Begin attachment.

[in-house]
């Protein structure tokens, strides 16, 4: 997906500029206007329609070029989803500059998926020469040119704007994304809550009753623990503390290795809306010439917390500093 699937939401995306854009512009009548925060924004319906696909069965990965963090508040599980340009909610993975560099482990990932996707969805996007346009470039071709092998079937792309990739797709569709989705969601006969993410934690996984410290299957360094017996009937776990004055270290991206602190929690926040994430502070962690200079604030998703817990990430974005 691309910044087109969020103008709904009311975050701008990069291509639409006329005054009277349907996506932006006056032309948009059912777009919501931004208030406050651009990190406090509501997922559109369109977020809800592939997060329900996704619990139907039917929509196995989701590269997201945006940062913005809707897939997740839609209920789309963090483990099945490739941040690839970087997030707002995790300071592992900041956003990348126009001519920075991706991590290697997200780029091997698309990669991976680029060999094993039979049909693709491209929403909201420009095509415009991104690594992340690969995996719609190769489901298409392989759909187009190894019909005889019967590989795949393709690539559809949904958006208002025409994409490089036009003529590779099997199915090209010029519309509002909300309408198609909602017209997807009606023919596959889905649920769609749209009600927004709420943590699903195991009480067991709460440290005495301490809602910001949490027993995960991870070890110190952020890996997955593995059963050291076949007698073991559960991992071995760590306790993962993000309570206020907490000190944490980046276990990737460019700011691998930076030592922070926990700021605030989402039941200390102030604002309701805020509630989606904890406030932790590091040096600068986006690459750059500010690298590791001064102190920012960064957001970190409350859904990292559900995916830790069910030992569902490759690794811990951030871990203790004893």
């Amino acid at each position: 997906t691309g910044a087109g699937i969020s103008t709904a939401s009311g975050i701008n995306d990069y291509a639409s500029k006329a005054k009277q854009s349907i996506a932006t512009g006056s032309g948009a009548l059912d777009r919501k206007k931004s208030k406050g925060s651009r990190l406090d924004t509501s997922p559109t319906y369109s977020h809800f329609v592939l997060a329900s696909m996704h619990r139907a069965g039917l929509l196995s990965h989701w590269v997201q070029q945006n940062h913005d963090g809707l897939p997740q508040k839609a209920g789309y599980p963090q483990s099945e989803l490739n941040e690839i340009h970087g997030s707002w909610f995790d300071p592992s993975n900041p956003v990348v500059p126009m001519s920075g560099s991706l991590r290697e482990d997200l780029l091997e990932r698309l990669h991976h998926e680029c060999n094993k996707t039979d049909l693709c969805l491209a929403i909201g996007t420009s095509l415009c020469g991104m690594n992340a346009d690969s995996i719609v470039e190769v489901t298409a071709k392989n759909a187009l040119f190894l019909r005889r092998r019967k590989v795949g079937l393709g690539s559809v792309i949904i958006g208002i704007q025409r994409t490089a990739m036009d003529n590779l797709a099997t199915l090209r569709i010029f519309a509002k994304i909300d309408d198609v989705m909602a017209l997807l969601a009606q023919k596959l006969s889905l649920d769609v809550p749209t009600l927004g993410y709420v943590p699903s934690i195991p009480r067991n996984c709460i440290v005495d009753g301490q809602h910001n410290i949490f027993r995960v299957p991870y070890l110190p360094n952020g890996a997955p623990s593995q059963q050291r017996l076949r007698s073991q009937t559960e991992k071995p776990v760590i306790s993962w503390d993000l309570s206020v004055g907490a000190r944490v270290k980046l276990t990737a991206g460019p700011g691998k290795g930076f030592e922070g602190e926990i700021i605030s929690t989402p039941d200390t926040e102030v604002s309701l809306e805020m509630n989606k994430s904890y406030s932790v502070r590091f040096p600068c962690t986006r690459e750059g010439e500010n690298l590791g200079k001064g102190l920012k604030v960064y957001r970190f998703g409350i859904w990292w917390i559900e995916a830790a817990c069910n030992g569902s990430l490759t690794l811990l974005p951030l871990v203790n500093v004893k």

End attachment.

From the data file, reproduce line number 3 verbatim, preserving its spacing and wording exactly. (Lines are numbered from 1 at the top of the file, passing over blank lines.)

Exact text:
């Amino acid at each position: 997906t691309g910044a087109g699937i969020s103008t709904a939401s009311g975050i701008n995306d990069y291509a639409s500029k006329a005054k009277q854009s349907i996506a932006t512009g006056s032309g948009a009548l059912d777009r919501k206007k931004s208030k406050g925060s651009r990190l406090d924004t509501s997922p559109t319906y369109s977020h809800f329609v592939l997060a329900s696909m996704h619990r139907a069965g039917l929509l196995s990965h989701w590269v997201q070029q945006n940062h913005d963090g809707l897939p997740q508040k839609a209920g789309y599980p963090q483990s099945e989803l490739n941040e690839i340009h970087g997030s707002w909610f995790d300071p592992s993975n900041p956003v990348v500059p126009m001519s920075g560099s991706l991590r290697e482990d997200l780029l091997e990932r698309l990669h991976h998926e680029c060999n094993k996707t039979d049909l693709c969805l491209a929403i909201g996007t420009s095509l415009c020469g991104m690594n992340a346009d690969s995996i719609v470039e190769v489901t298409a071709k392989n759909a187009l040119f190894l019909r005889r092998r019967k590989v795949g079937l393709g690539s559809v792309i949904i958006g208002i704007q025409r994409t490089a990739m036009d003529n590779l797709a099997t199915l090209r569709i010029f519309a509002k994304i909300d309408d198609v989705m909602a017209l997807l969601a009606q023919k596959l006969s889905l649920d769609v809550p749209t009600l927004g993410y709420v943590p699903s934690i195991p009480r067991n996984c709460i440290v005495d009753g301490q809602h910001n410290i949490f027993r995960v299957p991870y070890l110190p360094n952020g890996a997955p623990s593995q059963q050291r017996l076949r007698s073991q009937t559960e991992k071995p776990v760590i306790s993962w503390d993000l309570s206020v004055g907490a000190r944490v270290k980046l276990t990737a991206g460019p700011g691998k290795g930076f030592e922070g602190e926990i700021i605030s929690t989402p039941d200390t926040e102030v604002s309701l809306e805020m509630n989606k994430s904890y406030s932790v502070r590091f040096p600068c962690t986006r690459e750059g010439e500010n690298l590791g200079k001064g102190l920012k604030v960064y957001r970190f998703g409350i859904w990292w917390i559900e995916a830790a817990c069910n030992g569902s990430l490759t690794l811990l974005p951030l871990v203790n500093v004893k």